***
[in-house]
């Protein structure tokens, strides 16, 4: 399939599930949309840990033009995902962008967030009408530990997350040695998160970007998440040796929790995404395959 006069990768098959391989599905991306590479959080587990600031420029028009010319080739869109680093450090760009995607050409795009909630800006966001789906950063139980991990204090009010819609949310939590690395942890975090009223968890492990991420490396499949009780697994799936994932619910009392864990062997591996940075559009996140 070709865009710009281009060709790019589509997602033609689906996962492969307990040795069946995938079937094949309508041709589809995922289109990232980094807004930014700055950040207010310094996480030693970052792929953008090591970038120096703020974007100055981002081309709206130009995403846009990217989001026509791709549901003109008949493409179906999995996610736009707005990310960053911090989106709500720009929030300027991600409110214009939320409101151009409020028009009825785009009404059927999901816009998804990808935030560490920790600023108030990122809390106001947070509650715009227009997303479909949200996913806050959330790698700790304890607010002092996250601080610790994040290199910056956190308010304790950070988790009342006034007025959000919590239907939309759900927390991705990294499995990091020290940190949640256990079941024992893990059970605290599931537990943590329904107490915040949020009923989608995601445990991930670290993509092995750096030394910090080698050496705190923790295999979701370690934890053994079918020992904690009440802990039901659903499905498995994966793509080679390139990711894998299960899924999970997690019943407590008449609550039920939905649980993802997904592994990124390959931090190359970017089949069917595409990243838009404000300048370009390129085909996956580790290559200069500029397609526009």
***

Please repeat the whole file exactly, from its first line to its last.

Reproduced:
[in-house]
């Protein structure tokens, strides 16, 4: 399939599930949309840990033009995902962008967030009408530990997350040695998160970007998440040796929790995404395959 006069990768098959391989599905991306590479959080587990600031420029028009010319080739869109680093450090760009995607050409795009909630800006966001789906950063139980991990204090009010819609949310939590690395942890975090009223968890492990991420490396499949009780697994799936994932619910009392864990062997591996940075559009996140 070709865009710009281009060709790019589509997602033609689906996962492969307990040795069946995938079937094949309508041709589809995922289109990232980094807004930014700055950040207010310094996480030693970052792929953008090591970038120096703020974007100055981002081309709206130009995403846009990217989001026509791709549901003109008949493409179906999995996610736009707005990310960053911090989106709500720009929030300027991600409110214009939320409101151009409020028009009825785009009404059927999901816009998804990808935030560490920790600023108030990122809390106001947070509650715009227009997303479909949200996913806050959330790698700790304890607010002092996250601080610790994040290199910056956190308010304790950070988790009342006034007025959000919590239907939309759900927390991705990294499995990091020290940190949640256990079941024992893990059970605290599931537990943590329904107490915040949020009923989608995601445990991930670290993509092995750096030394910090080698050496705190923790295999979701370690934890053994079918020992904690009440802990039901659903499905498995994966793509080679390139990711894998299960899924999970997690019943407590008449609550039920939905649980993802997904592994990124390959931090190359970017089949069917595409990243838009404000300048370009390129085909996956580790290559200069500029397609526009």